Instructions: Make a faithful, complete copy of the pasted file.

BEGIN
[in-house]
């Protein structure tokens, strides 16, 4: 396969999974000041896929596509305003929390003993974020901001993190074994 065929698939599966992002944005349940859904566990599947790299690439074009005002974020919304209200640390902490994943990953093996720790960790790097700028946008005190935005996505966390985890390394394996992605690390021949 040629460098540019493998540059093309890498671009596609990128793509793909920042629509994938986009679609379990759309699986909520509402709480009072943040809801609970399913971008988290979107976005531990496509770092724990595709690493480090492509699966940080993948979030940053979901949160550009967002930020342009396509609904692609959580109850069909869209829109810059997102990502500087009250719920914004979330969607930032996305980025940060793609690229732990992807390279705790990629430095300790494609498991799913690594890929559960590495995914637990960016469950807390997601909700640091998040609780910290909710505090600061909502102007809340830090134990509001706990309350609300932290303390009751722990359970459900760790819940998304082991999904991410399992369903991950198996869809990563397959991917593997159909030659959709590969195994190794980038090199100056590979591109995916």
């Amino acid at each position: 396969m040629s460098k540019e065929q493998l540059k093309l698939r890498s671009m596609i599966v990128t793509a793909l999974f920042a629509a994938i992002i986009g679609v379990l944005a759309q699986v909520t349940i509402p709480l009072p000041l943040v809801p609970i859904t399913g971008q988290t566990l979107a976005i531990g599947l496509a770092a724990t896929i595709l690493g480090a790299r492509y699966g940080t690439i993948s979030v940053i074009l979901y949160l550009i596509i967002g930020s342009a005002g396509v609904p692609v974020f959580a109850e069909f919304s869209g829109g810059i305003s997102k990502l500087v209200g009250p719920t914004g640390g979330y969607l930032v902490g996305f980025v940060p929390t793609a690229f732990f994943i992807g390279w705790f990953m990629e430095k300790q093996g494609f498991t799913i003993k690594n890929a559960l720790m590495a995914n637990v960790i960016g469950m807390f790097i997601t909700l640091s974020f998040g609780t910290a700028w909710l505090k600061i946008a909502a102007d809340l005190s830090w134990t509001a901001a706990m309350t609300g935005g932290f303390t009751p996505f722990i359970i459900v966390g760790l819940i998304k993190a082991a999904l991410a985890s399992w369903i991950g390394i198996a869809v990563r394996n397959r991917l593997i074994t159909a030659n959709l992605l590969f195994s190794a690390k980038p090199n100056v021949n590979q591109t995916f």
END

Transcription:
[in-house]
């Protein structure tokens, strides 16, 4: 396969999974000041896929596509305003929390003993974020901001993190074994 065929698939599966992002944005349940859904566990599947790299690439074009005002974020919304209200640390902490994943990953093996720790960790790097700028946008005190935005996505966390985890390394394996992605690390021949 040629460098540019493998540059093309890498671009596609990128793509793909920042629509994938986009679609379990759309699986909520509402709480009072943040809801609970399913971008988290979107976005531990496509770092724990595709690493480090492509699966940080993948979030940053979901949160550009967002930020342009396509609904692609959580109850069909869209829109810059997102990502500087009250719920914004979330969607930032996305980025940060793609690229732990992807390279705790990629430095300790494609498991799913690594890929559960590495995914637990960016469950807390997601909700640091998040609780910290909710505090600061909502102007809340830090134990509001706990309350609300932290303390009751722990359970459900760790819940998304082991999904991410399992369903991950198996869809990563397959991917593997159909030659959709590969195994190794980038090199100056590979591109995916």
């Amino acid at each position: 396969m040629s460098k540019e065929q493998l540059k093309l698939r890498s671009m596609i599966v990128t793509a793909l999974f920042a629509a994938i992002i986009g679609v379990l944005a759309q699986v909520t349940i509402p709480l009072p000041l943040v809801p609970i859904t399913g971008q988290t566990l979107a976005i531990g599947l496509a770092a724990t896929i595709l690493g480090a790299r492509y699966g940080t690439i993948s979030v940053i074009l979901y949160l550009i596509i967002g930020s342009a005002g396509v609904p692609v974020f959580a109850e069909f919304s869209g829109g810059i305003s997102k990502l500087v209200g009250p719920t914004g640390g979330y969607l930032v902490g996305f980025v940060p929390t793609a690229f732990f994943i992807g390279w705790f990953m990629e430095k300790q093996g494609f498991t799913i003993k690594n890929a559960l720790m590495a995914n637990v960790i960016g469950m807390f790097i997601t909700l640091s974020f998040g609780t910290a700028w909710l505090k600061i946008a909502a102007d809340l005190s830090w134990t509001a901001a706990m309350t609300g935005g932290f303390t009751p996505f722990i359970i459900v966390g760790l819940i998304k993190a082991a999904l991410a985890s399992w369903i991950g390394i198996a869809v990563r394996n397959r991917l593997i074994t159909a030659n959709l992605l590969f195994s190794a690390k980038p090199n100056v021949n590979q591109t995916f």